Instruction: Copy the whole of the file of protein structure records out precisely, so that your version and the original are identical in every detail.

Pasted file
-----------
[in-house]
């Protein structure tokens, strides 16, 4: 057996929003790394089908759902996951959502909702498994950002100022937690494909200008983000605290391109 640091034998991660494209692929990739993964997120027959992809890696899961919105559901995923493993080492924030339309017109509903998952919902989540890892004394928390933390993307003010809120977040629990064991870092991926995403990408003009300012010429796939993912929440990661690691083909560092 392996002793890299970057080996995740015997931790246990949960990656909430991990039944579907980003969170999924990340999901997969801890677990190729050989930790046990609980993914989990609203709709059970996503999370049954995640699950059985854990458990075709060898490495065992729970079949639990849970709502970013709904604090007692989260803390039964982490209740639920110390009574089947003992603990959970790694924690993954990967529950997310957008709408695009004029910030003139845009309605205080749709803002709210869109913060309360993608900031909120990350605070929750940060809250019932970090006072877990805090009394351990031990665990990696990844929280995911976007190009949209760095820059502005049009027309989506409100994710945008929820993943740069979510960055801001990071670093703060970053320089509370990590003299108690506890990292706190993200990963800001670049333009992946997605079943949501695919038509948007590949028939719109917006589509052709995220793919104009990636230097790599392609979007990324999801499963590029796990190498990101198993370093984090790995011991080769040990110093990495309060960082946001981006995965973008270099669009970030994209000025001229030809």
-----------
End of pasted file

[in-house]
């Protein structure tokens, strides 16, 4: 057996929003790394089908759902996951959502909702498994950002100022937690494909200008983000605290391109 640091034998991660494209692929990739993964997120027959992809890696899961919105559901995923493993080492924030339309017109509903998952919902989540890892004394928390933390993307003010809120977040629990064991870092991926995403990408003009300012010429796939993912929440990661690691083909560092 392996002793890299970057080996995740015997931790246990949960990656909430991990039944579907980003969170999924990340999901997969801890677990190729050989930790046990609980993914989990609203709709059970996503999370049954995640699950059985854990458990075709060898490495065992729970079949639990849970709502970013709904604090007692989260803390039964982490209740639920110390009574089947003992603990959970790694924690993954990967529950997310957008709408695009004029910030003139845009309605205080749709803002709210869109913060309360993608900031909120990350605070929750940060809250019932970090006072877990805090009394351990031990665990990696990844929280995911976007190009949209760095820059502005049009027309989506409100994710945008929820993943740069979510960055801001990071670093703060970053320089509370990590003299108690506890990292706190993200990963800001670049333009992946997605079943949501695919038509948007590949028939719109917006589509052709995220793919104009990636230097790599392609979007990324999801499963590029796990190498990101198993370093984090790995011991080769040990110093990495309060960082946001981006995965973008270099669009970030994209000025001229030809």